National Alliance for Youth Sports: Be Smart

Starting Kids Out Right in Sports

By Fred Engh

magine handing a 6-year-old a copy of War and Peace and watching the look in their eyes when you tell them to begin reading it.

Or how about plopping a 5-year-old on a bike without training wheels? Check out their reaction when you encourage them to start pedaling by themselves.

Really ridiculous scenarios? You bet.

And even more disastrous results.

Obviously, a child still learning basic words has no chance of getting past the first sentence of a classic novel, and one who has never been on a bike before won't get far at all before tipping, crashing and, of course, crying.

So, when it comes to youth sports, why do we continually adopt the basic mindset of the above and set children up for automatic failure that crushes their confidence and sabotages their self-esteem?

This is what happens in many communities all across the country: We throw kids a colorful uniform, hand them some equipment, and that's pretty much their welcome to this wonderful world we call organized youth sports.

Toss in scoreboards, standings and all-star teams, and it's easy to see why the fun for many kids fizzles quicker than being told they need shots at the doctor's office.

Think about what happens in youth baseball and softball, for example.

Many programs use regulation hard balls for the kids at the youngest age levels, so do the math: An uncoordinated child combined with a hard baseball bouncing off their shin when they're unable to field a grounder cleanly or worse, conking them on the head when they're trying to corral a fly ball, generally results in a lot of pain and frustration, as well as increases the likelihood that the child will want to quit the sport for good.

And who can really blame them?

Things can't get much worse than that when you figure that early childhood experiences in youth sports are supposed to be about fun and learning—while in an ultra safe environment.

After all, children's memories of their first season in T-ball are supposed to be happy ones, not ones that have them tossing and turning at night and looking to give up on the sport before they've even had a chance to really learn what it's all about.

It's time recreation agencies revamp their thinking on how they handle their programming aimed at the younger sets as well as their teaching approach with these highly impressionable youngsters.

Thankfully, an ever-increasing number of agencies have been doing something about this troubling aspect of youth sports, and if you're not yet, you should be, too.

Let me explain.

In the early '90s our organization, the National Alliance for Youth Sports (NAYS), conducted a study with more than 1,000 youngsters in the 6- to 8-year-old range. We tested them on their basic motor skills. And guess what? An eye-popping 40 percent of them did not even make the minimum requirement to feel successful playing sports.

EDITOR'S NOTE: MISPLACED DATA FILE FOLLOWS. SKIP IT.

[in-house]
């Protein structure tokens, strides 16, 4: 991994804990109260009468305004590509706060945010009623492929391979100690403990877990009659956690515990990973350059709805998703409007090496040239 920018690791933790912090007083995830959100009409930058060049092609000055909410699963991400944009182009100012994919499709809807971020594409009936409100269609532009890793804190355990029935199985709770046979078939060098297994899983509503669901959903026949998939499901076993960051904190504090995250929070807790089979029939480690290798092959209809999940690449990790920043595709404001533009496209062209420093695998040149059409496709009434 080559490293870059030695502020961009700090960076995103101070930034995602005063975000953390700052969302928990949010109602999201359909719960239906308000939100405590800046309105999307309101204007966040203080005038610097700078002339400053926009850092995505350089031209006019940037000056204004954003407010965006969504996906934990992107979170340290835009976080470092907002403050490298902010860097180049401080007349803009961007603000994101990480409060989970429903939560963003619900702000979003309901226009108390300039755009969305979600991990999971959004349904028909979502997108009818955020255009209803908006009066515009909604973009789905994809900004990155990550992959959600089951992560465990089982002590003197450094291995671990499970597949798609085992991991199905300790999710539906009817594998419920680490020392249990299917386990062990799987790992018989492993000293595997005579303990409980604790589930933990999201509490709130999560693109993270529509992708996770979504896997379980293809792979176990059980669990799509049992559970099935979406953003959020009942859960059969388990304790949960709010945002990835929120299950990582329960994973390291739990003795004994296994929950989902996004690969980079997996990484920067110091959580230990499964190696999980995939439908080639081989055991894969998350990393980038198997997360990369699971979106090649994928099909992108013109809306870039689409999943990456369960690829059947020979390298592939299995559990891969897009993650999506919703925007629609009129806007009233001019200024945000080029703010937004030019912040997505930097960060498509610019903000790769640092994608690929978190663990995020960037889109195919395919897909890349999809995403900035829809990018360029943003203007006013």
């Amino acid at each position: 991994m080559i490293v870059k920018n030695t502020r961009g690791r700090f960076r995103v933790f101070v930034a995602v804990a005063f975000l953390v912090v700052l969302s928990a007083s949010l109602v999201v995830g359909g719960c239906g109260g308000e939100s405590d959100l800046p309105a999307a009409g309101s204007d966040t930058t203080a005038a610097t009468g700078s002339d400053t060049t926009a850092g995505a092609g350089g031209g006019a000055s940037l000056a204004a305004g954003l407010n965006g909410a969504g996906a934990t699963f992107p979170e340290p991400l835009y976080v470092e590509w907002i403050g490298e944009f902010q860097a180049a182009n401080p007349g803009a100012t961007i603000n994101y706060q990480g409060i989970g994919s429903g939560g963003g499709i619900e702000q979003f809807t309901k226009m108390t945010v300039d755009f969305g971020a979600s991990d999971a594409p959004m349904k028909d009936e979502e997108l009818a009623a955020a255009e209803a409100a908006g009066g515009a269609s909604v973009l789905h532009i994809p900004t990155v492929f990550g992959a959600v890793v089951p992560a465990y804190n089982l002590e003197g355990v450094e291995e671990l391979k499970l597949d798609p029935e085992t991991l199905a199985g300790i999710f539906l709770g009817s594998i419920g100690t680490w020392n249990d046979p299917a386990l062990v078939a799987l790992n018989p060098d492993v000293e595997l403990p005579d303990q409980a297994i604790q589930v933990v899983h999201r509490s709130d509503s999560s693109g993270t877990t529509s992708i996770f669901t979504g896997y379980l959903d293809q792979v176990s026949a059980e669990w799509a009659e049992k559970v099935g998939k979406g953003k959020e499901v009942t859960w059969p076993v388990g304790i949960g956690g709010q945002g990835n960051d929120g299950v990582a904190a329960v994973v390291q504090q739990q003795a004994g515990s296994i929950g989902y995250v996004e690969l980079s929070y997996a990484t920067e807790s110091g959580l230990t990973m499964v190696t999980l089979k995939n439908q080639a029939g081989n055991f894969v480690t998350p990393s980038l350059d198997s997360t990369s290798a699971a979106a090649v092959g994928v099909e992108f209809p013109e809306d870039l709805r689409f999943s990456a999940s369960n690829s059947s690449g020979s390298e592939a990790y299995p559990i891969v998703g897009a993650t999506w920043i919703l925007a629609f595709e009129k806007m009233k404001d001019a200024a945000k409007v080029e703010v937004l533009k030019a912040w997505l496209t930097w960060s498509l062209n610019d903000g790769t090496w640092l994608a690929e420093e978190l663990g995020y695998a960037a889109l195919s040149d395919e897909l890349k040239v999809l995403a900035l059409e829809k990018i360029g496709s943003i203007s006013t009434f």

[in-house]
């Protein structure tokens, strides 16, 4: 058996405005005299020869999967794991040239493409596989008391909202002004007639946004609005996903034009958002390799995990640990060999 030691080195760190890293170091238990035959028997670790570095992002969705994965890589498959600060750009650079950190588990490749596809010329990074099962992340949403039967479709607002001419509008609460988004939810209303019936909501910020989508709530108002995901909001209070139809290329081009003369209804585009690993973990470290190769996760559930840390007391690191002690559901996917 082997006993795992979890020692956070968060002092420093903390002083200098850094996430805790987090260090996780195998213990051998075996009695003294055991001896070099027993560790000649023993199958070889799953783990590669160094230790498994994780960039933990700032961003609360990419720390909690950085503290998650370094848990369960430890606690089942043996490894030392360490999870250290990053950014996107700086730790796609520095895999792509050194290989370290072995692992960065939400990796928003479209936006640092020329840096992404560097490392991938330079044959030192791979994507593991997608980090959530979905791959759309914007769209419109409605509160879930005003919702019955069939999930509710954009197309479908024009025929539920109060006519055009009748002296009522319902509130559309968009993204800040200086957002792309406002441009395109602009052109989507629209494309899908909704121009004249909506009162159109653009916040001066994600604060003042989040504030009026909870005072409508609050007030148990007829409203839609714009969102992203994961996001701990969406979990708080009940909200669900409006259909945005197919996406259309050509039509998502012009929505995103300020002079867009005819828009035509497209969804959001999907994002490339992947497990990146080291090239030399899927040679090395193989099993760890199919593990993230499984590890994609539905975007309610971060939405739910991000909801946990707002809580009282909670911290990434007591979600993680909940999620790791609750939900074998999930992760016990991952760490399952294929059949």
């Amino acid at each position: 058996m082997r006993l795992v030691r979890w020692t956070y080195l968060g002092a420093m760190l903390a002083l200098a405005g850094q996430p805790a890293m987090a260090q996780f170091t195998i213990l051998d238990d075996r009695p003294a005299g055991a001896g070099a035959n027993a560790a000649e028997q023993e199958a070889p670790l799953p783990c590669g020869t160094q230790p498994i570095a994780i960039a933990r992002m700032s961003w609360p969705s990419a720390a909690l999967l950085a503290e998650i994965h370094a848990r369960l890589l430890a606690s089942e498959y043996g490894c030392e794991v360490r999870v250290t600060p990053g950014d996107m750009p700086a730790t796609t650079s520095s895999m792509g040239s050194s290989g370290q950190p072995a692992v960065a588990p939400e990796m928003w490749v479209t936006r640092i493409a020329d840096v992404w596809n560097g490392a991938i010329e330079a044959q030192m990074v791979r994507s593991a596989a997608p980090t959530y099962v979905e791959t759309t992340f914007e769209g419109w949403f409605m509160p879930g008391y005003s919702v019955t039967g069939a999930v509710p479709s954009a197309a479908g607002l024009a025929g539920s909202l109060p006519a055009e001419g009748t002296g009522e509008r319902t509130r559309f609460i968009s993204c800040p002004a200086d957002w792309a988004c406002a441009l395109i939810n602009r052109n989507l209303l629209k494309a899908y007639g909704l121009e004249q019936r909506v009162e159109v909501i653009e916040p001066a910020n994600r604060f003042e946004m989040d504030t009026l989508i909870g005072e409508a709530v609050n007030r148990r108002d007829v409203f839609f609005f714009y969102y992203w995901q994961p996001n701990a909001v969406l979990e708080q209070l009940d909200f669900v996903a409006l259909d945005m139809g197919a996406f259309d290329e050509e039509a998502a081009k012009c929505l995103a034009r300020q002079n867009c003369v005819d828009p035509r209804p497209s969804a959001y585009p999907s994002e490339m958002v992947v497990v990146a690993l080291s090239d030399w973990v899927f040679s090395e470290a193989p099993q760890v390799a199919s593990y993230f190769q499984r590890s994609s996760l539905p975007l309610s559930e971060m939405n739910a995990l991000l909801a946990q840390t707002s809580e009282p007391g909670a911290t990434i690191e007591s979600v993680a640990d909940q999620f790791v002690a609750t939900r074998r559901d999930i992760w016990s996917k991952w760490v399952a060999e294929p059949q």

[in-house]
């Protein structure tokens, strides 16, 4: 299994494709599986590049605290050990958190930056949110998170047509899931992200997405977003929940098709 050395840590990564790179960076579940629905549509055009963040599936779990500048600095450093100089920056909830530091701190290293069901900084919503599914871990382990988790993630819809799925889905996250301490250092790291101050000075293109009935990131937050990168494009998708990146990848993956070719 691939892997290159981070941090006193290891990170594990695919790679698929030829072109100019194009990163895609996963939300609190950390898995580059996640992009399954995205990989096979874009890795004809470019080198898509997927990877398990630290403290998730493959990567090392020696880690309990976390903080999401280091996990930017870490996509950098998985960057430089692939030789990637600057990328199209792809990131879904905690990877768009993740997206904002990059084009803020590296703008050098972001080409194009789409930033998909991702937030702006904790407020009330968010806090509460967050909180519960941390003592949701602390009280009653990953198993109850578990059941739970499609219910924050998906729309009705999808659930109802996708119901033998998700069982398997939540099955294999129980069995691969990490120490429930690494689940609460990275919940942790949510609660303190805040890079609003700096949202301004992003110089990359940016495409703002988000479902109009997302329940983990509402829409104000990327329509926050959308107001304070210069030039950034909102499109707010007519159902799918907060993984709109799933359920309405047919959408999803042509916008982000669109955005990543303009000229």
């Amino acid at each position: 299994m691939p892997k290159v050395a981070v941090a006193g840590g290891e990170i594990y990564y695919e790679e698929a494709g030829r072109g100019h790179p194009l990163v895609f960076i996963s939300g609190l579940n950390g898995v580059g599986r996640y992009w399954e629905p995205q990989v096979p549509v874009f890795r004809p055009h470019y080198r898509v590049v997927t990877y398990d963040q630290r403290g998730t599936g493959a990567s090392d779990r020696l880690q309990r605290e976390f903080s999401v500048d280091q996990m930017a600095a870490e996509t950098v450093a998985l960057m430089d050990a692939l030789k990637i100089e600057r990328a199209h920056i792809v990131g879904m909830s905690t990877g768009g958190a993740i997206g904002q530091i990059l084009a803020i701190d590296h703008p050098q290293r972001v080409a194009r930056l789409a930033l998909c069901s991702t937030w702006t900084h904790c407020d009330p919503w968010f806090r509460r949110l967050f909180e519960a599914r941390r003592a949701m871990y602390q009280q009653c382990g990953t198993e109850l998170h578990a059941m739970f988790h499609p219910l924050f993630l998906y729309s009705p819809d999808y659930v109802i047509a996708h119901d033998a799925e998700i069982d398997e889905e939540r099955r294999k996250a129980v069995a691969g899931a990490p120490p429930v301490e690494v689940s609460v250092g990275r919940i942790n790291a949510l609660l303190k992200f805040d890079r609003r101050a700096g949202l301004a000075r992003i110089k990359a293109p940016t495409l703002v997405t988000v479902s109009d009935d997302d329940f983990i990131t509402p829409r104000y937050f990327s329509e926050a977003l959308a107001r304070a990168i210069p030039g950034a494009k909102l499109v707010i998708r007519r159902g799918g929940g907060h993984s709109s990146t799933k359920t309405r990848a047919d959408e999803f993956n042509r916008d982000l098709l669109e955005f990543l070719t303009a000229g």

So you can only imagine how many children are being set up for miserable experiences the first time they step on a field, court or rink and are unable to perform basic skills as well as some of their teammates.

Think about it. That's a lot of children who are walking away from their first hour in the youth sports world frustrated, disappointed and, sadly, embarrassed.

Regardless of whether the activity we're talking about is art, drama or sports, they all require some sort of basic skills in order to derive any satisfaction out of participating.

We can't just expect kids to show up ready to play.

In the early '90s some makers of the Koosh products paid me a visit. It was interesting to learn that the creator of the Koosh Ball came up with the idea after playing catch with his daughter because every time she missed the ball and it hit her it hurt, and she wanted to stop playing.

He felt that the Koosh Ball would be a great way to help kids learn how to catch, because it took the fear factor away, plus misses weren't accompanied by pain.

That conversation led NAYS to create the Start Smart Sports Development Program. In a nutshell, the program teaches kids ages 3 to 5 basic motor skills and sport skills using fun, non-threatening, colorful products to teach kids the basic skills that sports require.

One of the really cool aspects of the program is that it requires parents to participate with their child every throw, step and kick of the way. It's a winning situation for everyone. The kids learn the key skills that help them get off on the right foot in sports; parents pick up some great insight on learning their roles and responsibilities for making their child's sports experience fun and safe; and administrators benefit because they have a program full of happy children who can't wait to get to the facility to participate.

But you don't have to take my word for it. Last year alone more than 1,000 Start Smart programs were run by nearly 400 recreation agencies across the country. And over the years the countries that have run Start Smart programs reads like a United Nations roll call: Italy, Spain, Belgium, Korea, Germany, South Africa and Mexico, among others.

We want every child's first venture into organized sports to be drenched in fun so they can't wait to keep coming back again and again. That begins building a deep-rooted love of sports and lays the foundation for a lifetime of healthy activity.

That's what it's all about.

Children everywhere are counting on us to make it happen.


Fred Engh is founder and CEO of the National Alliance for Youth Sports, which has been America's leading advocate for safe and positive sports since 1981. He also is the author of "Why Johnny Hates Sports." For more information, visit

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